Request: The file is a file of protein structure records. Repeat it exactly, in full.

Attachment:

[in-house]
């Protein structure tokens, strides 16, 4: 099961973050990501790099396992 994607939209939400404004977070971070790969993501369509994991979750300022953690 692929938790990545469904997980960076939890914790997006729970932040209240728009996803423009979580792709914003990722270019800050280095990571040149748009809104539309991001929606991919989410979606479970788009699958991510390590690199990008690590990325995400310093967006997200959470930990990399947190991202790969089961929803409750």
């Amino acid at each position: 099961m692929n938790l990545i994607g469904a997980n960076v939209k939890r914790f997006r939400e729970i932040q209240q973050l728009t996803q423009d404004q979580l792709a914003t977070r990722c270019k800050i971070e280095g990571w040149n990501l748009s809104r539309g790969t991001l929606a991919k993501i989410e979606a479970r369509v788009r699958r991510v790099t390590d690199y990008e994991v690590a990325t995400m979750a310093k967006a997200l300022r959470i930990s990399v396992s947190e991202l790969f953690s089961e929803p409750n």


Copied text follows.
[in-house]
């Protein structure tokens, strides 16, 4: 099961973050990501790099396992 994607939209939400404004977070971070790969993501369509994991979750300022953690 692929938790990545469904997980960076939890914790997006729970932040209240728009996803423009979580792709914003990722270019800050280095990571040149748009809104539309991001929606991919989410979606479970788009699958991510390590690199990008690590990325995400310093967006997200959470930990990399947190991202790969089961929803409750």
């Amino acid at each position: 099961m692929n938790l990545i994607g469904a997980n960076v939209k939890r914790f997006r939400e729970i932040q209240q973050l728009t996803q423009d404004q979580l792709a914003t977070r990722c270019k800050i971070e280095g990571w040149n990501l748009s809104r539309g790969t991001l929606a991919k993501i989410e979606a479970r369509v788009r699958r991510v790099t390590d690199y990008e994991v690590a990325t995400m979750a310093k967006a997200l300022r959470i930990s990399v396992s947190e991202l790969f953690s089961e929803p409750n």